The Orca Aero is Orbea’s first ever dedicated aero road bike. Its initial public outing was at the 2017 Tour de France, where it became one of the very first road bikes to take advantage of the UCI’s relaxation of their 3:1 aero profile rule – Orbea were able to be so quick off the mark with the Orca Aero because they started development of the new frameset in mid 2016 when they picked up on strong indications that the new rules were on their way. Not that most of us are troubled by UCI racing regulations, but for a major manufacturer to commit full development efforts to a new race bike they need to be certain that it will get a proper field test in the pro ranks.
Orbea now have four different variants in their Orca carbon race line-up, with models that range from fast leisure riding, through super responsive and super light bikes, to the new full-on aerodynamic road bike that is the Orca Aero. In our view it’s also one of the best looking aero road bikes we have seen – with quality that just oozes out of every design feature and tube profile.
The relaxation of the UCI’s 3:1 ruling, means that Orbea have been able to adopt more aerodynamic profiles that whose the length vs width exceed a 3:1 ration, with the fork being possibly the most noticeable aero-specific feature of the new bike. The wider fork, for decreased turbulence adjacent to the wheel, and increased depth of the fork blades deliver a four-watt saving.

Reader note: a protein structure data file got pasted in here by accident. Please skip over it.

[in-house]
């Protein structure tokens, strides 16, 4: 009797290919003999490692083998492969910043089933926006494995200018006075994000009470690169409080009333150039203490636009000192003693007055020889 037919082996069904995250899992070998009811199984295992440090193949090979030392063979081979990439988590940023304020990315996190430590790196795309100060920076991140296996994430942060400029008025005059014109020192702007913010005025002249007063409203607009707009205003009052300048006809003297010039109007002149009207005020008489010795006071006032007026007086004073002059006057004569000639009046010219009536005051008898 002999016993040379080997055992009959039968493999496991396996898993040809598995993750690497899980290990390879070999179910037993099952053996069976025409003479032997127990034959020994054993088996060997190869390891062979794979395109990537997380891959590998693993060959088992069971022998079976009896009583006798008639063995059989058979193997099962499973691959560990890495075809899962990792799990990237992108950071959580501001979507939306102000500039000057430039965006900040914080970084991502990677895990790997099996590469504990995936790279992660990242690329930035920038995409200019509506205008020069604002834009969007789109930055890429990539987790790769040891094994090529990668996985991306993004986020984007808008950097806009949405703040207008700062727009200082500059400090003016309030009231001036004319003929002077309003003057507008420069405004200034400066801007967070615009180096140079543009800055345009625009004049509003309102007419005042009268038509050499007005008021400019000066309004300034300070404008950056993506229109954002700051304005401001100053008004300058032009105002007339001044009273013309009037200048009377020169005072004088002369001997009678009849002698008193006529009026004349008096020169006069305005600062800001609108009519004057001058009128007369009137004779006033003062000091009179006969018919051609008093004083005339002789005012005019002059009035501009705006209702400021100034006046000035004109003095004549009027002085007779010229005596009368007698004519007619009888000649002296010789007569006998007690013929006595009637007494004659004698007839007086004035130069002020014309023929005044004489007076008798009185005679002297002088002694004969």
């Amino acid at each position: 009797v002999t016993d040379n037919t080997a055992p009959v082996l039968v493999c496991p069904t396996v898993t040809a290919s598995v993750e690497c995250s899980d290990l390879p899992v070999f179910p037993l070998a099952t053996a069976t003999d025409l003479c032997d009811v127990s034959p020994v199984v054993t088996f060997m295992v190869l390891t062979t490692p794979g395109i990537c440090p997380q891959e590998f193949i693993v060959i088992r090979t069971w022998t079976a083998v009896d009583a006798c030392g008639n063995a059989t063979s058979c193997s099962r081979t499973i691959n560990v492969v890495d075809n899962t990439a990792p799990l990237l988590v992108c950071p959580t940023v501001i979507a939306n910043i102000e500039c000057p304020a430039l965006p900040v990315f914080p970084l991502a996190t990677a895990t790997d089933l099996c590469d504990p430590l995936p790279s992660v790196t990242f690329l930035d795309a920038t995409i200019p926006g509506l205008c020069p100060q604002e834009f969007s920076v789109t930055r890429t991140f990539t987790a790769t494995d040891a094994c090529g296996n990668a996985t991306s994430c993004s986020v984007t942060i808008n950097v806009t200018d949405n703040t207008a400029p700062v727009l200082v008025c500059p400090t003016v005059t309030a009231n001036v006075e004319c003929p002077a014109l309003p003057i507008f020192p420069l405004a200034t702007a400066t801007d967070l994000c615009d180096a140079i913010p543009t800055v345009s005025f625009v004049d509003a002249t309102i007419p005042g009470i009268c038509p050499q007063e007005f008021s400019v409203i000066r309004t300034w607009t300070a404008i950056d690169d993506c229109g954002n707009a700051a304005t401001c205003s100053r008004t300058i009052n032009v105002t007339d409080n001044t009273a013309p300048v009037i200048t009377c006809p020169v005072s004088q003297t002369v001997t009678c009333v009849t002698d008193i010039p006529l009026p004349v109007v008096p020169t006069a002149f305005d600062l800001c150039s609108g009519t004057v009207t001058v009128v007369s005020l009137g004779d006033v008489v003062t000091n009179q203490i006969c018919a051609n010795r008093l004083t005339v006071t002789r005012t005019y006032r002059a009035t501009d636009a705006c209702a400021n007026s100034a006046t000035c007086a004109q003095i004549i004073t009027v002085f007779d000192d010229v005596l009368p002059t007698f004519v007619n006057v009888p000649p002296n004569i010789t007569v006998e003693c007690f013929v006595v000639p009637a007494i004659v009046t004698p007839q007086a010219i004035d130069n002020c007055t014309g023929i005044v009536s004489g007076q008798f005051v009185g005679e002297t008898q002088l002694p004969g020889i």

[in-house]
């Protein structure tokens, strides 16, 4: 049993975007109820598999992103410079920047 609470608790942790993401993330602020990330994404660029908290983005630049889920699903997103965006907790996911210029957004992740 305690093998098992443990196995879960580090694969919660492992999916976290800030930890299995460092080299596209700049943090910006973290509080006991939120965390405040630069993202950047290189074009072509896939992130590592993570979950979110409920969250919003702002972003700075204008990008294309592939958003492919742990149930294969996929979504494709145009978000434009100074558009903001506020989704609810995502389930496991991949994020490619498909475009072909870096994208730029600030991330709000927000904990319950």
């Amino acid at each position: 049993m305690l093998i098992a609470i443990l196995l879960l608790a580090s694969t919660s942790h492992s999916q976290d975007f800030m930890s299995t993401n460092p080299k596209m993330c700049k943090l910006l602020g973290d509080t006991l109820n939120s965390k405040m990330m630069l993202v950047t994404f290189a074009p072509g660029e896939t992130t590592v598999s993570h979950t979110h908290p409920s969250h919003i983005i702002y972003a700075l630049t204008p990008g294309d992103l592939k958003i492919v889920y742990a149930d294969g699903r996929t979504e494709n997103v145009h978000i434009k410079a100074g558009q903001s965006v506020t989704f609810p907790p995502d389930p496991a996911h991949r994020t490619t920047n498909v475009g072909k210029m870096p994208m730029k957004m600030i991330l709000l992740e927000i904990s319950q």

The newly introduced disc version means that Orbea now offer a choice of hydraulic disc and direct-mount rim brakes for practical and effective stopping power with a low-drag profile.
The main frameset tubes feature a truncated profile that reduces drag significantly, while remaining stiff, compliant and unaffected by side winds – the new regulations would make it possible to design a frame with even deeper profiles, but Orbea are aiming the Orca Aero firmly at the practical world of bunch racing, sporting leisure riding, and mass entry triathlon, so it needs to handle and perform just like a non-aero road racing bike, without the drawbacks of an extreme aero time-trial style bike. Key to this is the ‘double-radius profile’ of the down tube, which alters and flattens its cross-section in order to smooth air flow in crosswinds.
Other key aerodynamic features include: